This Twitter user doesn’t need lights and cameras when he’s got good pencils and unbelievable talent.

You might not have noticed, but we only occasionally show photos of Japanese celebrities on RocketNews24. That’s not because we’re trying to limit the spread of knowledge that there are, in fact, people more photogenic than our team of fresh-faced writers and editors, but because Japanese talent agencies are highly protective of photographs of their clients. This is especially the case with idol singers and young, good-looking actors and actresses.

So you might be a little surprised to see that this article is filled with pictures of popular show biz icons, such as Kasumi Arimura, who provided the voice of the mysterious Marnie in Studio Ghibli’s latest (and possibly final) anime film, When Marnie Was There.

You might also be a little curious as to why the picture is in black and white. Did the photographer convert the full-color digital image to monochrome? Was actual black-and-white film used to give the finished product a timeless look?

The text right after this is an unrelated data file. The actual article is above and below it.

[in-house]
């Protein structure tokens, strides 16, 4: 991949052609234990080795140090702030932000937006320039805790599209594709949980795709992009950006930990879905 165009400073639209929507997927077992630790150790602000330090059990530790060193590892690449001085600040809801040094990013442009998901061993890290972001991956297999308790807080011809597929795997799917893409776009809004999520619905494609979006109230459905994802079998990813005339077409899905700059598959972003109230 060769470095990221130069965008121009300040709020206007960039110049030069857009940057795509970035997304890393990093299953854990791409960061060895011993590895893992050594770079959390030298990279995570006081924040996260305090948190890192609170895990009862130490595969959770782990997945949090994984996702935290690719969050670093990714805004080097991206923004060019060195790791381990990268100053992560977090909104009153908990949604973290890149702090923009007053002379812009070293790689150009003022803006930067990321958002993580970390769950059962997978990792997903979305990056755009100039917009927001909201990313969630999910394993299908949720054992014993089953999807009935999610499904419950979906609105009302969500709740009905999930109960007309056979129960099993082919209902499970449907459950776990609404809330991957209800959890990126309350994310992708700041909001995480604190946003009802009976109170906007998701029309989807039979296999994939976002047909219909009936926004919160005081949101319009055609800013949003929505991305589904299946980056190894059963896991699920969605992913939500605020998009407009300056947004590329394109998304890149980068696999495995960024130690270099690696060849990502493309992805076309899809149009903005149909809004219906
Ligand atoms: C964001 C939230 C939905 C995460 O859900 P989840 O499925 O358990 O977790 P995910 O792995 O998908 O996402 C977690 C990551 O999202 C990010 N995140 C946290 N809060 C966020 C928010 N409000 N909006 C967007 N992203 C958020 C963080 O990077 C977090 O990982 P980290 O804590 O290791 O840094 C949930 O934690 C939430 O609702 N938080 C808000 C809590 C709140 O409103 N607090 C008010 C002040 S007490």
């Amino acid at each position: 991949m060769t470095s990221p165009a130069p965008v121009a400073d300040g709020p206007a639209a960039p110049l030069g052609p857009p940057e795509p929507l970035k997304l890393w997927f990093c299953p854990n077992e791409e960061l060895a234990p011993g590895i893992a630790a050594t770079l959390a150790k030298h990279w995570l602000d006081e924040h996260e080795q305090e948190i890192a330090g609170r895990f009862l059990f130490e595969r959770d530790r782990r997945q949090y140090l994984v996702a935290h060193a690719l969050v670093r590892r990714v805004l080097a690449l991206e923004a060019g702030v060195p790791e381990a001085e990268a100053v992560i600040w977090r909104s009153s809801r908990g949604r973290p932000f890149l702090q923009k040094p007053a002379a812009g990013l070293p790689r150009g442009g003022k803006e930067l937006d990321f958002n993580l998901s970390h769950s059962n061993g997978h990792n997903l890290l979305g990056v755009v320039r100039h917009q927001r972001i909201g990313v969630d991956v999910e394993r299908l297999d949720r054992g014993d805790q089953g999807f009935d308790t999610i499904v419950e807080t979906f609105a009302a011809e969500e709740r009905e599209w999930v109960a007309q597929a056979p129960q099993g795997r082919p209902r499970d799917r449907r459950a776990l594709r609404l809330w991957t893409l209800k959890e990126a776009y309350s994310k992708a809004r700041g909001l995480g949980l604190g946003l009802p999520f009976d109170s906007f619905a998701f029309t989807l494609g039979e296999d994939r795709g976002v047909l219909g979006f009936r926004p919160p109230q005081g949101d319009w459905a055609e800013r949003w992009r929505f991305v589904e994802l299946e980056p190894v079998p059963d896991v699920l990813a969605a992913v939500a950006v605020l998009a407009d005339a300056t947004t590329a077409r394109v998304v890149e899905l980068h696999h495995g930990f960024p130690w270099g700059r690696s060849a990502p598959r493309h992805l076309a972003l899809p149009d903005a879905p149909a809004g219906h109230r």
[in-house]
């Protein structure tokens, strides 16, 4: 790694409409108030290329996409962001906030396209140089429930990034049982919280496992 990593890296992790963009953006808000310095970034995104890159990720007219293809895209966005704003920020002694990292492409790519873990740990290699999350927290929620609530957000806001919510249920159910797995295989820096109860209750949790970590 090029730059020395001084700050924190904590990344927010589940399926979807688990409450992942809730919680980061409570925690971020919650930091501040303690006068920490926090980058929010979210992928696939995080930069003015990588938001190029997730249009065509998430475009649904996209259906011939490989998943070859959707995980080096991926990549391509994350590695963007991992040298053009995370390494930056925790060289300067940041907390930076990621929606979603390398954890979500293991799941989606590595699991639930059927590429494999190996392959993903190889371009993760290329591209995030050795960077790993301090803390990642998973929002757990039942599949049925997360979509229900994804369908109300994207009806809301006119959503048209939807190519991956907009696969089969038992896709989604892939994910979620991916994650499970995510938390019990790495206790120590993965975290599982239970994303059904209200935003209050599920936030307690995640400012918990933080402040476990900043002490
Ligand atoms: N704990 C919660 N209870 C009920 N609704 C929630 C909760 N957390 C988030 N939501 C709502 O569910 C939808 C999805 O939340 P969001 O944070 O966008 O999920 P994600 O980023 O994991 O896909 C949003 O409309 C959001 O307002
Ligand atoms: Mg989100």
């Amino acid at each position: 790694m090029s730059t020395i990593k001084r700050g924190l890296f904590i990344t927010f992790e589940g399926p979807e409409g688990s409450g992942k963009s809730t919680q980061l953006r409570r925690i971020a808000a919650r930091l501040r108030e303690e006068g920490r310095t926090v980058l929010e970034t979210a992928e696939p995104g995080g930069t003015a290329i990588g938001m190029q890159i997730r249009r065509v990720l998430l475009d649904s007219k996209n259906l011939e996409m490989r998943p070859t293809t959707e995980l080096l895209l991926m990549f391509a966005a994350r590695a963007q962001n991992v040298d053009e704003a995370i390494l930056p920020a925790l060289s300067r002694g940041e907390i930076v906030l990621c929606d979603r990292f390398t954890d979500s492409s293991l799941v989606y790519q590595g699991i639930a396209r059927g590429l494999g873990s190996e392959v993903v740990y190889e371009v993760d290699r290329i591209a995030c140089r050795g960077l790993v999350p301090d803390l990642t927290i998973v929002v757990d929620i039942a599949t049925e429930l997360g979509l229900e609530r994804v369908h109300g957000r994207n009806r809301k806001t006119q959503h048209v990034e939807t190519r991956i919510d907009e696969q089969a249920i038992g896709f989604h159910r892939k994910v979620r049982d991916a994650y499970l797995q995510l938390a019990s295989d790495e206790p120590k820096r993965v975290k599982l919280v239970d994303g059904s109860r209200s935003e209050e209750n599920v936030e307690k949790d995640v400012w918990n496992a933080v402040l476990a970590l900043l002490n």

No on both counts, because these are actually amazing pencil drawings from Japanese Twitter user Shinichi Furuya.

We could hardly believe it ourselves. Seriously, look at the detailing on this image of actress and singer Yui Aragaki, like the tiny skin pores and glossy reflection on her eyes and lips.

The whole thing was done with a pair of Staedtler-brand Lumograph carbon pencils, in 7B and 8B hardness. As proof, here’s a making-of video.

Other muses for Furuya and his considerable skills have included Satomi Ishihara, the live-action Attack on Titan’s Hans/Hange

…and Suzu Hirose, who looks almost as real in Furuya’s drawing as she does in her suggestive instant noodle commercial.

It’s not just Japanese stars that catch Furuya’s fancy though. Here he is drawing an amazingly lifelike portrait of Taylor Swift, and the video’s one-hour-plus run time shows it wasn’t a rush job.

So with all this much artistic talent, Furuya must be a top manga artist or graphic designer, right? Nope. According to his twitter profile, he’s “a middle-aged businessman who wasn’t able to become a professional illustrator.”

We’ve got to say, whoever passed on giving him a job as an artist made a huge mistake.

Related: Shinichi Furuya YouTube channel, Facebook
Source: IT Media